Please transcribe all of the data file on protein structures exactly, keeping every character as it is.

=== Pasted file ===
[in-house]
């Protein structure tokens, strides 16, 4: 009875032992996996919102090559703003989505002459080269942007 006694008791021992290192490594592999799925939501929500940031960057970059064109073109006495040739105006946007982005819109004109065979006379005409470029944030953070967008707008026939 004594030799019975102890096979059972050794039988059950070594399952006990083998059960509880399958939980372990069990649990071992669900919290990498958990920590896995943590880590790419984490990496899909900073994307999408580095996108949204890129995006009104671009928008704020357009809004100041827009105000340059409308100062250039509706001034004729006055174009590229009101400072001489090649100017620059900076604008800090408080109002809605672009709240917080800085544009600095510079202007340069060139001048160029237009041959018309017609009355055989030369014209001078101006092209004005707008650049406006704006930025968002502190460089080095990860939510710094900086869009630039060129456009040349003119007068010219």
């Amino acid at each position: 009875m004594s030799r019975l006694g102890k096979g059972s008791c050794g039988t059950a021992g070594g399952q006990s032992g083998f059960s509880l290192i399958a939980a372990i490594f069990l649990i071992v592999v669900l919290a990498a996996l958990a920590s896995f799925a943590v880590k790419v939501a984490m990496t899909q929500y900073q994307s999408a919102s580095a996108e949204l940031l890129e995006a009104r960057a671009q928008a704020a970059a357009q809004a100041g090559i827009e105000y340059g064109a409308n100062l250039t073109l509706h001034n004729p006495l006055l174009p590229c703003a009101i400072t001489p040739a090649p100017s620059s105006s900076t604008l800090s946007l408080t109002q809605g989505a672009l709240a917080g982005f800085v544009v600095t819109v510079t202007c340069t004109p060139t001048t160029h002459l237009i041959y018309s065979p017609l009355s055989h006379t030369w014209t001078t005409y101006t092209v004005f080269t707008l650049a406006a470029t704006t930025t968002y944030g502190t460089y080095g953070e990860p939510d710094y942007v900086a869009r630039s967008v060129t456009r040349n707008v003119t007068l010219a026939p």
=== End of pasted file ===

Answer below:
[in-house]
């Protein structure tokens, strides 16, 4: 009875032992996996919102090559703003989505002459080269942007 006694008791021992290192490594592999799925939501929500940031960057970059064109073109006495040739105006946007982005819109004109065979006379005409470029944030953070967008707008026939 004594030799019975102890096979059972050794039988059950070594399952006990083998059960509880399958939980372990069990649990071992669900919290990498958990920590896995943590880590790419984490990496899909900073994307999408580095996108949204890129995006009104671009928008704020357009809004100041827009105000340059409308100062250039509706001034004729006055174009590229009101400072001489090649100017620059900076604008800090408080109002809605672009709240917080800085544009600095510079202007340069060139001048160029237009041959018309017609009355055989030369014209001078101006092209004005707008650049406006704006930025968002502190460089080095990860939510710094900086869009630039060129456009040349003119007068010219």
């Amino acid at each position: 009875m004594s030799r019975l006694g102890k096979g059972s008791c050794g039988t059950a021992g070594g399952q006990s032992g083998f059960s509880l290192i399958a939980a372990i490594f069990l649990i071992v592999v669900l919290a990498a996996l958990a920590s896995f799925a943590v880590k790419v939501a984490m990496t899909q929500y900073q994307s999408a919102s580095a996108e949204l940031l890129e995006a009104r960057a671009q928008a704020a970059a357009q809004a100041g090559i827009e105000y340059g064109a409308n100062l250039t073109l509706h001034n004729p006495l006055l174009p590229c703003a009101i400072t001489p040739a090649p100017s620059s105006s900076t604008l800090s946007l408080t109002q809605g989505a672009l709240a917080g982005f800085v544009v600095t819109v510079t202007c340069t004109p060139t001048t160029h002459l237009i041959y018309s065979p017609l009355s055989h006379t030369w014209t001078t005409y101006t092209v004005f080269t707008l650049a406006a470029t704006t930025t968002y944030g502190t460089y080095g953070e990860p939510d710094y942007v900086a869009r630039s967008v060129t456009r040349n707008v003119t007068l010219a026939p």